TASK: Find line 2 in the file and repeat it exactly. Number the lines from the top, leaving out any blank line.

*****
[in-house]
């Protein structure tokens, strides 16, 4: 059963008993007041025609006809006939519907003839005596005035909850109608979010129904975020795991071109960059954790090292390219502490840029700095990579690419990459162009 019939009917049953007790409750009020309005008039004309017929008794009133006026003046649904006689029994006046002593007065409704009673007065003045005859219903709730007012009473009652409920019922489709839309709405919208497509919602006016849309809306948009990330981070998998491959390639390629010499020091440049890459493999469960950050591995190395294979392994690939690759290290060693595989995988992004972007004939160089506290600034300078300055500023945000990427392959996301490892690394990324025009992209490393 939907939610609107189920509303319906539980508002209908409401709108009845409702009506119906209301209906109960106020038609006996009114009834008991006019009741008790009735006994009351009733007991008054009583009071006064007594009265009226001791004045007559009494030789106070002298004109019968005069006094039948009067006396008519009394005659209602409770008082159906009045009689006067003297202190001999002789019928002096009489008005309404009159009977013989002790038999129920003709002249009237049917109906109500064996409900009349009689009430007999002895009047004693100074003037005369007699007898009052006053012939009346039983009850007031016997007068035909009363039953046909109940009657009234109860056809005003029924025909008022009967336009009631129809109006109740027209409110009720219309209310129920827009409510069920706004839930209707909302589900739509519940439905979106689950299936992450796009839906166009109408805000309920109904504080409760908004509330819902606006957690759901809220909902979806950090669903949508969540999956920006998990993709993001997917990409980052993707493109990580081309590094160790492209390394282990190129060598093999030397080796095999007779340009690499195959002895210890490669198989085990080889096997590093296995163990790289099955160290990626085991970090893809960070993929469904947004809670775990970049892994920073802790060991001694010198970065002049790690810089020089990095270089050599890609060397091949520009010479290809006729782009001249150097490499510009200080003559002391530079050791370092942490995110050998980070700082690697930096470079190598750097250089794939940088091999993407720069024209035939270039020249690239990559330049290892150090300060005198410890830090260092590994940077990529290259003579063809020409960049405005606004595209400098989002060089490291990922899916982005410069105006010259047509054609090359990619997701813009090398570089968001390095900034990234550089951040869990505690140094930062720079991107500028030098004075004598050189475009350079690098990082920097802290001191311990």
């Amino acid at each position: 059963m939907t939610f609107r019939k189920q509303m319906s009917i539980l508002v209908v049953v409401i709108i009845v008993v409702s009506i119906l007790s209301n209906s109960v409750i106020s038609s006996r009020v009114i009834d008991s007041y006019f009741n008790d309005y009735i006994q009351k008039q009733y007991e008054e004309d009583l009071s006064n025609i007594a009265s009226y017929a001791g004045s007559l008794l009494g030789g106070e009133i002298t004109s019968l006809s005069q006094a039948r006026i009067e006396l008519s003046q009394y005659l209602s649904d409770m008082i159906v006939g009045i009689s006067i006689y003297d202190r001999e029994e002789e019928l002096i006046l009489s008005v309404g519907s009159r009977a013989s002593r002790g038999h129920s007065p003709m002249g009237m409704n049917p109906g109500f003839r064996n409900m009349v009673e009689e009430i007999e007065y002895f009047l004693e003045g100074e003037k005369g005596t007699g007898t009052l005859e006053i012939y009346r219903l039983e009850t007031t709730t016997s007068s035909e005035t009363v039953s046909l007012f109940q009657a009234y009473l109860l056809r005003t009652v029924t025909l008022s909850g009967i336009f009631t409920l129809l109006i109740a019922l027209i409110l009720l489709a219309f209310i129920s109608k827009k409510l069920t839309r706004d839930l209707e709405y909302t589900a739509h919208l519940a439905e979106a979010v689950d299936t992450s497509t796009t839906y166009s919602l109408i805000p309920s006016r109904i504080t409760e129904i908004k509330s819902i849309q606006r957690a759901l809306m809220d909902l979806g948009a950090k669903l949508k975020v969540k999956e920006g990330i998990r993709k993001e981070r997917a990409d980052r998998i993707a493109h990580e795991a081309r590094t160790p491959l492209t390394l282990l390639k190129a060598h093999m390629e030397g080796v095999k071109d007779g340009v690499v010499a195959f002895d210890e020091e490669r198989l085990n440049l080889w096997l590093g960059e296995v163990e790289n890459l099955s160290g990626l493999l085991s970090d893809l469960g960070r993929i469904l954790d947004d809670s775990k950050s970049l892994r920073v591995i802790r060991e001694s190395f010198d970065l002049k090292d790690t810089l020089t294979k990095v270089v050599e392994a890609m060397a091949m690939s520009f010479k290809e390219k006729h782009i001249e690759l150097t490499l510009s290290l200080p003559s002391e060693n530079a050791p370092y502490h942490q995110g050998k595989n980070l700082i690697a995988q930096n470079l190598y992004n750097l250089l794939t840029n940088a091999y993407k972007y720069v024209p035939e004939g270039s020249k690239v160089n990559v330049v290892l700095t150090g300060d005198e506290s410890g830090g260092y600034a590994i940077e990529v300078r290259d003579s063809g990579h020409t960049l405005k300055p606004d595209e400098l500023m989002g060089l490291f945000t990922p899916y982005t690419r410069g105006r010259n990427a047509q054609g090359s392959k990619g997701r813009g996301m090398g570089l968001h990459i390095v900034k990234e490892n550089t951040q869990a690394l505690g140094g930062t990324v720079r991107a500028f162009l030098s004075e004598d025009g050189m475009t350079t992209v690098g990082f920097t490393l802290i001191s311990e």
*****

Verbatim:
């Protein structure tokens, strides 16, 4: 059963008993007041025609006809006939519907003839005596005035909850109608979010129904975020795991071109960059954790090292390219502490840029700095990579690419990459162009 019939009917049953007790409750009020309005008039004309017929008794009133006026003046649904006689029994006046002593007065409704009673007065003045005859219903709730007012009473009652409920019922489709839309709405919208497509919602006016849309809306948009990330981070998998491959390639390629010499020091440049890459493999469960950050591995190395294979392994690939690759290290060693595989995988992004972007004939160089506290600034300078300055500023945000990427392959996301490892690394990324025009992209490393 939907939610609107189920509303319906539980508002209908409401709108009845409702009506119906209301209906109960106020038609006996009114009834008991006019009741008790009735006994009351009733007991008054009583009071006064007594009265009226001791004045007559009494030789106070002298004109019968005069006094039948009067006396008519009394005659209602409770008082159906009045009689006067003297202190001999002789019928002096009489008005309404009159009977013989002790038999129920003709002249009237049917109906109500064996409900009349009689009430007999002895009047004693100074003037005369007699007898009052006053012939009346039983009850007031016997007068035909009363039953046909109940009657009234109860056809005003029924025909008022009967336009009631129809109006109740027209409110009720219309209310129920827009409510069920706004839930209707909302589900739509519940439905979106689950299936992450796009839906166009109408805000309920109904504080409760908004509330819902606006957690759901809220909902979806950090669903949508969540999956920006998990993709993001997917990409980052993707493109990580081309590094160790492209390394282990190129060598093999030397080796095999007779340009690499195959002895210890490669198989085990080889096997590093296995163990790289099955160290990626085991970090893809960070993929469904947004809670775990970049892994920073802790060991001694010198970065002049790690810089020089990095270089050599890609060397091949520009010479290809006729782009001249150097490499510009200080003559002391530079050791370092942490995110050998980070700082690697930096470079190598750097250089794939940088091999993407720069024209035939270039020249690239990559330049290892150090300060005198410890830090260092590994940077990529290259003579063809020409960049405005606004595209400098989002060089490291990922899916982005410069105006010259047509054609090359990619997701813009090398570089968001390095900034990234550089951040869990505690140094930062720079991107500028030098004075004598050189475009350079690098990082920097802290001191311990």